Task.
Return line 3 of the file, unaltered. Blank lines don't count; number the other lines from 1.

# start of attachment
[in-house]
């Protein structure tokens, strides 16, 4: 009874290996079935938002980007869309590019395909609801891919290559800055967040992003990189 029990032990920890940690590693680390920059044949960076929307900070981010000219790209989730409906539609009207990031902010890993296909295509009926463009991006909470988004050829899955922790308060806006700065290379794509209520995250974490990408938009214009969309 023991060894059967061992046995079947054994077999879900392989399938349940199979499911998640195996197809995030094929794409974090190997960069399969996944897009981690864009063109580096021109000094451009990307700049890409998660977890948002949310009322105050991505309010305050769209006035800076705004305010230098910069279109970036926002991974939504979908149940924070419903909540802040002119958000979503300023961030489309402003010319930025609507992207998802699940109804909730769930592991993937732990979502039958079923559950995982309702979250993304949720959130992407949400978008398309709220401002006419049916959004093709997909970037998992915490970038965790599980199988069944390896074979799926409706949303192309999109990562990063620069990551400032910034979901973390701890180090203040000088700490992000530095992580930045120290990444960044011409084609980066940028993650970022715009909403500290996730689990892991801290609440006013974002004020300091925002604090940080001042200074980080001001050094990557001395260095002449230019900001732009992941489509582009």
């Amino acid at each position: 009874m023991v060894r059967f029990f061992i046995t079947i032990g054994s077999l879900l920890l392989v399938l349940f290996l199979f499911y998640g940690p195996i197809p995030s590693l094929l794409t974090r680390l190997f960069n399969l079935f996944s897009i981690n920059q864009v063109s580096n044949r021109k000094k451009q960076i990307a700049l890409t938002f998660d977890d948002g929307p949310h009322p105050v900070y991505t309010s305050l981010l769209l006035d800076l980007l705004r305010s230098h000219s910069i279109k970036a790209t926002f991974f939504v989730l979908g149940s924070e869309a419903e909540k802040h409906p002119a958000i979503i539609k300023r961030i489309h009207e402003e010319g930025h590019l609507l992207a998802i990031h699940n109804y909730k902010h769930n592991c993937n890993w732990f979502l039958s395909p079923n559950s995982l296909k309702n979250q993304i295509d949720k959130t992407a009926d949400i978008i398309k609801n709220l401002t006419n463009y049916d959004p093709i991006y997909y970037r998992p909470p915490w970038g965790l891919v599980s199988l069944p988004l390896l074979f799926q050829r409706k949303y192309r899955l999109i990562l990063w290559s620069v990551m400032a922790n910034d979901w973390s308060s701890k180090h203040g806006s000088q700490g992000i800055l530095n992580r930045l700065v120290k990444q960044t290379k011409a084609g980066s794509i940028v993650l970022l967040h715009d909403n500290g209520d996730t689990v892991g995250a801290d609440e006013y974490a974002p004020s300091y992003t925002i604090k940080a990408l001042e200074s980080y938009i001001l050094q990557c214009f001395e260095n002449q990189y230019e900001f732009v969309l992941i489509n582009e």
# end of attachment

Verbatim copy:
């Amino acid at each position: 009874m023991v060894r059967f029990f061992i046995t079947i032990g054994s077999l879900l920890l392989v399938l349940f290996l199979f499911y998640g940690p195996i197809p995030s590693l094929l794409t974090r680390l190997f960069n399969l079935f996944s897009i981690n920059q864009v063109s580096n044949r021109k000094k451009q960076i990307a700049l890409t938002f998660d977890d948002g929307p949310h009322p105050v900070y991505t309010s305050l981010l769209l006035d800076l980007l705004r305010s230098h000219s910069i279109k970036a790209t926002f991974f939504v989730l979908g149940s924070e869309a419903e909540k802040h409906p002119a958000i979503i539609k300023r961030i489309h009207e402003e010319g930025h590019l609507l992207a998802i990031h699940n109804y909730k902010h769930n592991c993937n890993w732990f979502l039958s395909p079923n559950s995982l296909k309702n979250q993304i295509d949720k959130t992407a009926d949400i978008i398309k609801n709220l401002t006419n463009y049916d959004p093709i991006y997909y970037r998992p909470p915490w970038g965790l891919v599980s199988l069944p988004l390896l074979f799926q050829r409706k949303y192309r899955l999109i990562l990063w290559s620069v990551m400032a922790n910034d979901w973390s308060s701890k180090h203040g806006s000088q700490g992000i800055l530095n992580r930045l700065v120290k990444q960044t290379k011409a084609g980066s794509i940028v993650l970022l967040h715009d909403n500290g209520d996730t689990v892991g995250a801290d609440e006013y974490a974002p004020s300091y992003t925002i604090k940080a990408l001042e200074s980080y938009i001001l050094q990557c214009f001395e260095n002449q990189y230019e900001f732009v969309l992941i489509n582009e």